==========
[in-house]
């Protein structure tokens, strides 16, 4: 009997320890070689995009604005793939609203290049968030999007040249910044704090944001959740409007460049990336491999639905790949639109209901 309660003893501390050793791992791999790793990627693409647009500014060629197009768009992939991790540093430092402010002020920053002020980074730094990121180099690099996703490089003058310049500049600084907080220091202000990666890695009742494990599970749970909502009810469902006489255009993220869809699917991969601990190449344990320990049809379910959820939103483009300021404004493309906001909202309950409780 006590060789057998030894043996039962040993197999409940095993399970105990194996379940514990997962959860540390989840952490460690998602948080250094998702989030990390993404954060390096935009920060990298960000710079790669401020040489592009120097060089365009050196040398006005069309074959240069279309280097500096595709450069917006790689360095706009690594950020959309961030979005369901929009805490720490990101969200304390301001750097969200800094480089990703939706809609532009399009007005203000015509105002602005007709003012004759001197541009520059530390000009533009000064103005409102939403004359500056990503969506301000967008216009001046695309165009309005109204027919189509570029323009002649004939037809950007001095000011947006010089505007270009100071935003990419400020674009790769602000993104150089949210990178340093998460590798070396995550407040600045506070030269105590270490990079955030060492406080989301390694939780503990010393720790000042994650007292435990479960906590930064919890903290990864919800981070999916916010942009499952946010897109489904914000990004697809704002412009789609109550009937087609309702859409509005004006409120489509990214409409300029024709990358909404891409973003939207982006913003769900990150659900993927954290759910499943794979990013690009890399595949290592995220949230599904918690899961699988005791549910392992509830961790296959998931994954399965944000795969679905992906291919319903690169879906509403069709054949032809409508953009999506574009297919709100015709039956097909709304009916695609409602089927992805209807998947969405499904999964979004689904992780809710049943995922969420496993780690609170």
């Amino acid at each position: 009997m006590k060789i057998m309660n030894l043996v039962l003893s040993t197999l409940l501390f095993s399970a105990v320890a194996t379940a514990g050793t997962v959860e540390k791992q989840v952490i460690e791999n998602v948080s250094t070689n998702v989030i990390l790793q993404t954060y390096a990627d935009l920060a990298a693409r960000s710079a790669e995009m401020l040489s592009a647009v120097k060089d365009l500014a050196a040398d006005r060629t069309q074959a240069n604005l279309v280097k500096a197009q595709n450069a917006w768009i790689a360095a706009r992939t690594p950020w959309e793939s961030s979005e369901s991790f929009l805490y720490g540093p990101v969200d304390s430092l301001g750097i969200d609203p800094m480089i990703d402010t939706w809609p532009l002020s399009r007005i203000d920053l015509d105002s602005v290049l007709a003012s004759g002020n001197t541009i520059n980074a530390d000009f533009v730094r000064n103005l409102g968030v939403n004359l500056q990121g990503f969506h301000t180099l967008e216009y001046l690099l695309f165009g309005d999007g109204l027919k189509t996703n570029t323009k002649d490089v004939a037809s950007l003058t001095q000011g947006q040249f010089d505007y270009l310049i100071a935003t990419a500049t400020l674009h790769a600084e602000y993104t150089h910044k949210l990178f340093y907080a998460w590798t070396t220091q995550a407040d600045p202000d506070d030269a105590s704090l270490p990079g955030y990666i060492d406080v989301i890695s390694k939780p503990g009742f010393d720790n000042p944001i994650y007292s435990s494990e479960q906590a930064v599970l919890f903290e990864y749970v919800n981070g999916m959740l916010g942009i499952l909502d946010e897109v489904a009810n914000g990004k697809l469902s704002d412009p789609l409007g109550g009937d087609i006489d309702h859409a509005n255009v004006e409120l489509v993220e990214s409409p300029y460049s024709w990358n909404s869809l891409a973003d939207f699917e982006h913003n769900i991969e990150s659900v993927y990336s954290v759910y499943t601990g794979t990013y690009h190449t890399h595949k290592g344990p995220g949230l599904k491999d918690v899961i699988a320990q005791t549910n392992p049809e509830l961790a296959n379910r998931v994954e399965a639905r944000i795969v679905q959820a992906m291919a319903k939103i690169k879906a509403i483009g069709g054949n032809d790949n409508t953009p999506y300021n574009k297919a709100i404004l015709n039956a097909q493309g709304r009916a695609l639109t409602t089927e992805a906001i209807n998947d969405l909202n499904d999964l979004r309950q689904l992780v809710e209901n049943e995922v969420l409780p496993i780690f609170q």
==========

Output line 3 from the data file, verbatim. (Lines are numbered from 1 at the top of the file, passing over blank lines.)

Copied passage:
């Amino acid at each position: 009997m006590k060789i057998m309660n030894l043996v039962l003893s040993t197999l409940l501390f095993s399970a105990v320890a194996t379940a514990g050793t997962v959860e540390k791992q989840v952490i460690e791999n998602v948080s250094t070689n998702v989030i990390l790793q993404t954060y390096a990627d935009l920060a990298a693409r960000s710079a790669e995009m401020l040489s592009a647009v120097k060089d365009l500014a050196a040398d006005r060629t069309q074959a240069n604005l279309v280097k500096a197009q595709n450069a917006w768009i790689a360095a706009r992939t690594p950020w959309e793939s961030s979005e369901s991790f929009l805490y720490g540093p990101v969200d304390s430092l301001g750097i969200d609203p800094m480089i990703d402010t939706w809609p532009l002020s399009r007005i203000d920053l015509d105002s602005v290049l007709a003012s004759g002020n001197t541009i520059n980074a530390d000009f533009v730094r000064n103005l409102g968030v939403n004359l500056q990121g990503f969506h301000t180099l967008e216009y001046l690099l695309f165009g309005d999007g109204l027919k189509t996703n570029t323009k002649d490089v004939a037809s950007l003058t001095q000011g947006q040249f010089d505007y270009l310049i100071a935003t990419a500049t400020l674009h790769a600084e602000y993104t150089h910044k949210l990178f340093y907080a998460w590798t070396t220091q995550a407040d600045p202000d506070d030269a105590s704090l270490p990079g955030y990666i060492d406080v989301i890695s390694k939780p503990g009742f010393d720790n000042p944001i994650y007292s435990s494990e479960q906590a930064v599970l919890f903290e990864y749970v919800n981070g999916m959740l916010g942009i499952l909502d946010e897109v489904a009810n914000g990004k697809l469902s704002d412009p789609l409007g109550g009937d087609i006489d309702h859409a509005n255009v004006e409120l489509v993220e990214s409409p300029y460049s024709w990358n909404s869809l891409a973003d939207f699917e982006h913003n769900i991969e990150s659900v993927y990336s954290v759910y499943t601990g794979t990013y690009h190449t890399h595949k290592g344990p995220g949230l599904k491999d918690v899961i699988a320990q005791t549910n392992p049809e509830l961790a296959n379910r998931v994954e399965a639905r944000i795969v679905q959820a992906m291919a319903k939103i690169k879906a509403i483009g069709g054949n032809d790949n409508t953009p999506y300021n574009k297919a709100i404004l015709n039956a097909q493309g709304r009916a695609l639109t409602t089927e992805a906001i209807n998947d969405l909202n499904d999964l979004r309950q689904l992780v809710e209901n049943e995922v969420l409780p496993i780690f609170q």